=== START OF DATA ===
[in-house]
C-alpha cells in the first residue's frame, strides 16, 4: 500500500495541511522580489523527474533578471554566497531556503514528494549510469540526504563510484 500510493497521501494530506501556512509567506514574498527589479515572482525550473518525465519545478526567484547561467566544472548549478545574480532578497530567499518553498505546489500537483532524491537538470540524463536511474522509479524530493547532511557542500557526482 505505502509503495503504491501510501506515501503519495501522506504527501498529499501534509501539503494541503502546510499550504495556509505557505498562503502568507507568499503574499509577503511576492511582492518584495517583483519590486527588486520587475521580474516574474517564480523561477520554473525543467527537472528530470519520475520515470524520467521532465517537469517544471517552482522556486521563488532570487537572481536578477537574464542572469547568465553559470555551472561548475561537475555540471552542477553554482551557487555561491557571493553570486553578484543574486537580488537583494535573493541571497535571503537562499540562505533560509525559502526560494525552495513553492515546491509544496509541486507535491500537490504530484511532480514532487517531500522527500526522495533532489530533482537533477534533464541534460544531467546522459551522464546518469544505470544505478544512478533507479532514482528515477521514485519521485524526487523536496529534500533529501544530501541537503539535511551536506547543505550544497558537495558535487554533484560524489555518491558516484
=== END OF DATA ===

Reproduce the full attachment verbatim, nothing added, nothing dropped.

[in-house]
C-alpha cells in the first residue's frame, strides 16, 4: 500500500495541511522580489523527474533578471554566497531556503514528494549510469540526504563510484 500510493497521501494530506501556512509567506514574498527589479515572482525550473518525465519545478526567484547561467566544472548549478545574480532578497530567499518553498505546489500537483532524491537538470540524463536511474522509479524530493547532511557542500557526482 505505502509503495503504491501510501506515501503519495501522506504527501498529499501534509501539503494541503502546510499550504495556509505557505498562503502568507507568499503574499509577503511576492511582492518584495517583483519590486527588486520587475521580474516574474517564480523561477520554473525543467527537472528530470519520475520515470524520467521532465517537469517544471517552482522556486521563488532570487537572481536578477537574464542572469547568465553559470555551472561548475561537475555540471552542477553554482551557487555561491557571493553570486553578484543574486537580488537583494535573493541571497535571503537562499540562505533560509525559502526560494525552495513553492515546491509544496509541486507535491500537490504530484511532480514532487517531500522527500526522495533532489530533482537533477534533464541534460544531467546522459551522464546518469544505470544505478544512478533507479532514482528515477521514485519521485524526487523536496529534500533529501544530501541537503539535511551536506547543505550544497558537495558535487554533484560524489555518491558516484